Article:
The New York Times have published a video showing a diabetic man’s final hours after he died in New York City’s main jail complex from diabetes-related complications.

Rikers Island jail complex has come under criticism after 45-year-old Carlos Mercado slowly died over 14 hours, carrying a bag of his own sick around with him after jailers had confiscated his insulin.

The correction officers believed Mercado was withdrawing from illegal drugs.

“Nobody should have to die like that”

Carlos Mercado was arrested for trying to sell heroin to an undercover officer in August, 2013. He was subsequently taken to Rikers Island.

The video, published on Tuesday 1 September, shows Mercado collapse when a guard opens a holding cell door. Following his collapse, Mercado is left on the ground for three minutes as a guard steps over his body.

Correction officers had previously taken away Mercado’s insulin. As a result, Mercado entered diabetic ketoacidosis and began vomiting – he carried the vomit in a plastic bag in order to alert the officers that something was wrong.

Mercado threw up “10 or 20 times” according to a report from the New York State Commission. Mercado told the guards that he needed his insulin, and that he had diabetes, but he was still denied medical attention.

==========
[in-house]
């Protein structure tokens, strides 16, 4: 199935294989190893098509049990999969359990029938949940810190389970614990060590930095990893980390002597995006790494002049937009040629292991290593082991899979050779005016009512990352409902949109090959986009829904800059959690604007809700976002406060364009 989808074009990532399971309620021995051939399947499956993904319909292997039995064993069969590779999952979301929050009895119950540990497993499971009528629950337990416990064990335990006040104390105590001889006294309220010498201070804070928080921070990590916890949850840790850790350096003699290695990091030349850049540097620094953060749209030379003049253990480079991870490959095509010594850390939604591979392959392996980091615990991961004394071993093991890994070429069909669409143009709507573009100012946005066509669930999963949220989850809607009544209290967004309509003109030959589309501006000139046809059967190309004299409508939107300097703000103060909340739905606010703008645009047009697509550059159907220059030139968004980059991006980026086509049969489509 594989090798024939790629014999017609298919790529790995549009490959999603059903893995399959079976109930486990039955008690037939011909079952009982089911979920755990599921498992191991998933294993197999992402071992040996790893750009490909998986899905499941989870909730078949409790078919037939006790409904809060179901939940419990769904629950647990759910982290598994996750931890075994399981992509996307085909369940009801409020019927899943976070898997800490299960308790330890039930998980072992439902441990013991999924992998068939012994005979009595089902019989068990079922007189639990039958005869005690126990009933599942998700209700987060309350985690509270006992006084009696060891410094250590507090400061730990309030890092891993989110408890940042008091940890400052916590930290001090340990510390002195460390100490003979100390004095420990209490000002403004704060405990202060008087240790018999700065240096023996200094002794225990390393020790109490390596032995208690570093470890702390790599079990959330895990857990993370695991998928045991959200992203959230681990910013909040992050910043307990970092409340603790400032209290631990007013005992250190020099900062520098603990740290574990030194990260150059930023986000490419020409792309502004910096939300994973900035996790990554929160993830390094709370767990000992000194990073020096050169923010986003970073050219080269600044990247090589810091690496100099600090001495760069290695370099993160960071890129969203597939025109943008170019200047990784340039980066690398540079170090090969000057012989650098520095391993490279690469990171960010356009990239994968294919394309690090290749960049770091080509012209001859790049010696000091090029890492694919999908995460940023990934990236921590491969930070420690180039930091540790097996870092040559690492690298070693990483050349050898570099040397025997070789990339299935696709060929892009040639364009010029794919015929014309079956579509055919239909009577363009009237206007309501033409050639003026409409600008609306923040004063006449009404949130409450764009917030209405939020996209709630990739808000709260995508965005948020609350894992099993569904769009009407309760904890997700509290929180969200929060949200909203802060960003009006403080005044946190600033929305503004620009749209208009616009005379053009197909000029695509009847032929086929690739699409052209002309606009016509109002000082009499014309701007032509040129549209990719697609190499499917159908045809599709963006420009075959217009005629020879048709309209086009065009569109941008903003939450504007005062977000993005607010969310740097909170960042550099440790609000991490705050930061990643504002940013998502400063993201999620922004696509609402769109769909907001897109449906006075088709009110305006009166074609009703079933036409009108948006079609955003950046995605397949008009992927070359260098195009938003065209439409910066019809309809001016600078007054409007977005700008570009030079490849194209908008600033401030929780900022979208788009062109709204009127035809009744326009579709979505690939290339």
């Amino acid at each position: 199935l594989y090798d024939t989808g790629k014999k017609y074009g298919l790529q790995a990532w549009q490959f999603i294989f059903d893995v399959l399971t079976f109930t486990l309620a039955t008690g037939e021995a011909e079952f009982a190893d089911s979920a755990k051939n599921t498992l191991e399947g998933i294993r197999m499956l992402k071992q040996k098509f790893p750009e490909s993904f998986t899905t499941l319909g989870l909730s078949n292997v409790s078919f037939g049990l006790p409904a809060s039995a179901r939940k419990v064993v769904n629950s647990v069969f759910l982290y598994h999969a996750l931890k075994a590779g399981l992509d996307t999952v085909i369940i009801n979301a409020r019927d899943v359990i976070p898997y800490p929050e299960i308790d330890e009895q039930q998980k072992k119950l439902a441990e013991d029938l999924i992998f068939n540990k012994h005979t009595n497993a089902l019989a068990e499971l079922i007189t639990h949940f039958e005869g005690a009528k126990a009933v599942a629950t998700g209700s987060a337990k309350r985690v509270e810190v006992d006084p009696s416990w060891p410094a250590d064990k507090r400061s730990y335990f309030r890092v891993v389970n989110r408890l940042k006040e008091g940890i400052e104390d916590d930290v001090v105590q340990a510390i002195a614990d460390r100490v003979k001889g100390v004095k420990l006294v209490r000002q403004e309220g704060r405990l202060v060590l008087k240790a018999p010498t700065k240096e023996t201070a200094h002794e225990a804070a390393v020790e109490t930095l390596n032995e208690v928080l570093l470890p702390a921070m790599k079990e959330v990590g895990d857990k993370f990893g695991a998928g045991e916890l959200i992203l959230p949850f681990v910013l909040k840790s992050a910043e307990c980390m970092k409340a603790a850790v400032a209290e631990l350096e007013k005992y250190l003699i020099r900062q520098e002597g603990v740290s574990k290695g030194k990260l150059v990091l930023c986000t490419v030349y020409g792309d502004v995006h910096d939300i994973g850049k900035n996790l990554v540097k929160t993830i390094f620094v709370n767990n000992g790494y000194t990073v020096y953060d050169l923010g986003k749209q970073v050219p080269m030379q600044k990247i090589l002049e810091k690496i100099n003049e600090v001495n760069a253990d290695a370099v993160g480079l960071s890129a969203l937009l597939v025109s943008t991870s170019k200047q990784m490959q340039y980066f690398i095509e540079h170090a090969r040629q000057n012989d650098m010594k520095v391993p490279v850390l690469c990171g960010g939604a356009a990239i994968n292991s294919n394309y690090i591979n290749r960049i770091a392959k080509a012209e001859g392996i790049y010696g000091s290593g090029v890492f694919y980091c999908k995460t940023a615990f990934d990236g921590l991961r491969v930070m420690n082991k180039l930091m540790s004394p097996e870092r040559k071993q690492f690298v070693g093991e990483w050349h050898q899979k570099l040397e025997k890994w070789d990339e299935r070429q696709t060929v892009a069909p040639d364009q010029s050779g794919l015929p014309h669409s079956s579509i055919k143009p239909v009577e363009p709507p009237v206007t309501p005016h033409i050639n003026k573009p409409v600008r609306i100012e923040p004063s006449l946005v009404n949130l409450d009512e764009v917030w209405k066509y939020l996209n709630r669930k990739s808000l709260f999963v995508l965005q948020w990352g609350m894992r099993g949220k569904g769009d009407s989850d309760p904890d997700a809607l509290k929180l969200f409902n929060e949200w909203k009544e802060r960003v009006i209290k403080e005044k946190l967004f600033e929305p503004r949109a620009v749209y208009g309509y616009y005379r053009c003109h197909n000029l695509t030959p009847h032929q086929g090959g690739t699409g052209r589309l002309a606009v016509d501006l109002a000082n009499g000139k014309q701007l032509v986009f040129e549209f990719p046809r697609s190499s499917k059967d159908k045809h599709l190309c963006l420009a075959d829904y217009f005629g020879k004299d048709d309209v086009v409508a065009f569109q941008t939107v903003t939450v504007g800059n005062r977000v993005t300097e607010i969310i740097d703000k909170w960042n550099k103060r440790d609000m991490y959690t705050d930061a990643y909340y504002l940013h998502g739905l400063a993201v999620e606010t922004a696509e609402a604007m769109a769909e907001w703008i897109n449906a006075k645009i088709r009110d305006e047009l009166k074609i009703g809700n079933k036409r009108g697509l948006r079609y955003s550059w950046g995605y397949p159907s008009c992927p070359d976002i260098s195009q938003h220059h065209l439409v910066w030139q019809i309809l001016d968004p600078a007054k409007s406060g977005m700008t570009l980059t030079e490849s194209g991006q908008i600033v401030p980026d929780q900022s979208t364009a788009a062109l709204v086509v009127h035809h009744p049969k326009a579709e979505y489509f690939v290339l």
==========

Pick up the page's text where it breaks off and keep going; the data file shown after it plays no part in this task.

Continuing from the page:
This report, as well as an internal Department of Correction investigation, concluded that Mercado died from diabetes-related complications. His death was the fault of the correction officers, according to the reports, as they thought Mercado was “withdrawing”.

“Nobody should have to die like that,” said Carlos’s sister, Linda Mercado. “All he was asking for was his medicine. That’s all he needed. He would be here today.”

Mercado arrived at the Anna M. Kross Center on Riker’s Island at 18:54 and died at 09:36 the next day.

Violation of protocol

The New York State Commission of Correction’s report said that the officers’ failure to refer Mercado to a medical unit violated Department of Correction protocol.

The DOC investigation has called for Maurice Brown, Eric Jacobs, Reginald Faulkner, and Brian Chin to undergo retraining.

Law firm Rankin & Taylor are currently in settlement negotiations with the city on behalf of Mr. Mercado’s family.

 

Picture: untappedcities.com